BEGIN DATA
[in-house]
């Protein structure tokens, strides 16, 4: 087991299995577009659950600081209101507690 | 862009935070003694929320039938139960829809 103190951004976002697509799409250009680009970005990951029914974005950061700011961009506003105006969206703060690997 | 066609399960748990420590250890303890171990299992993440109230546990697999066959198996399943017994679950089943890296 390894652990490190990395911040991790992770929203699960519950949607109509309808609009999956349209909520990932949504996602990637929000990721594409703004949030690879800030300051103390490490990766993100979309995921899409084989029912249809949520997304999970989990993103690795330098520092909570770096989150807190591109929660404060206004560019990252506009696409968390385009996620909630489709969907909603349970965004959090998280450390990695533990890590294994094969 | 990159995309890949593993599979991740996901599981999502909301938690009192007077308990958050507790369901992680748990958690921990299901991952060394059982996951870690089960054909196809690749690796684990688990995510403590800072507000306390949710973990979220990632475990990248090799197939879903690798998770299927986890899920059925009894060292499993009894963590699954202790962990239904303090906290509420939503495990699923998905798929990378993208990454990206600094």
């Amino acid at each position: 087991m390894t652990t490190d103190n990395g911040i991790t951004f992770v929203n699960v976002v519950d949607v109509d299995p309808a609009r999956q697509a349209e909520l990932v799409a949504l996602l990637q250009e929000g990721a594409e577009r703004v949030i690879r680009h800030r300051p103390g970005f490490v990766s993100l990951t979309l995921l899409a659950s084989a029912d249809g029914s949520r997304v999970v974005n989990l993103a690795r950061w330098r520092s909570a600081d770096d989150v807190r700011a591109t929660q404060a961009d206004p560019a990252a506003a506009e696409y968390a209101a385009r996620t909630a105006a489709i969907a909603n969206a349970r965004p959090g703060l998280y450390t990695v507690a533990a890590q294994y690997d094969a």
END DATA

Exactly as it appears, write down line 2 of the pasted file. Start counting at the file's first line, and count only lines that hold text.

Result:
């Protein structure tokens, strides 16, 4: 087991299995577009659950600081209101507690 | 862009935070003694929320039938139960829809 103190951004976002697509799409250009680009970005990951029914974005950061700011961009506003105006969206703060690997 | 066609399960748990420590250890303890171990299992993440109230546990697999066959198996399943017994679950089943890296 390894652990490190990395911040991790992770929203699960519950949607109509309808609009999956349209909520990932949504996602990637929000990721594409703004949030690879800030300051103390490490990766993100979309995921899409084989029912249809949520997304999970989990993103690795330098520092909570770096989150807190591109929660404060206004560019990252506009696409968390385009996620909630489709969907909603349970965004959090998280450390990695533990890590294994094969 | 990159995309890949593993599979991740996901599981999502909301938690009192007077308990958050507790369901992680748990958690921990299901991952060394059982996951870690089960054909196809690749690796684990688990995510403590800072507000306390949710973990979220990632475990990248090799197939879903690798998770299927986890899920059925009894060292499993009894963590699954202790962990239904303090906290509420939503495990699923998905798929990378993208990454990206600094």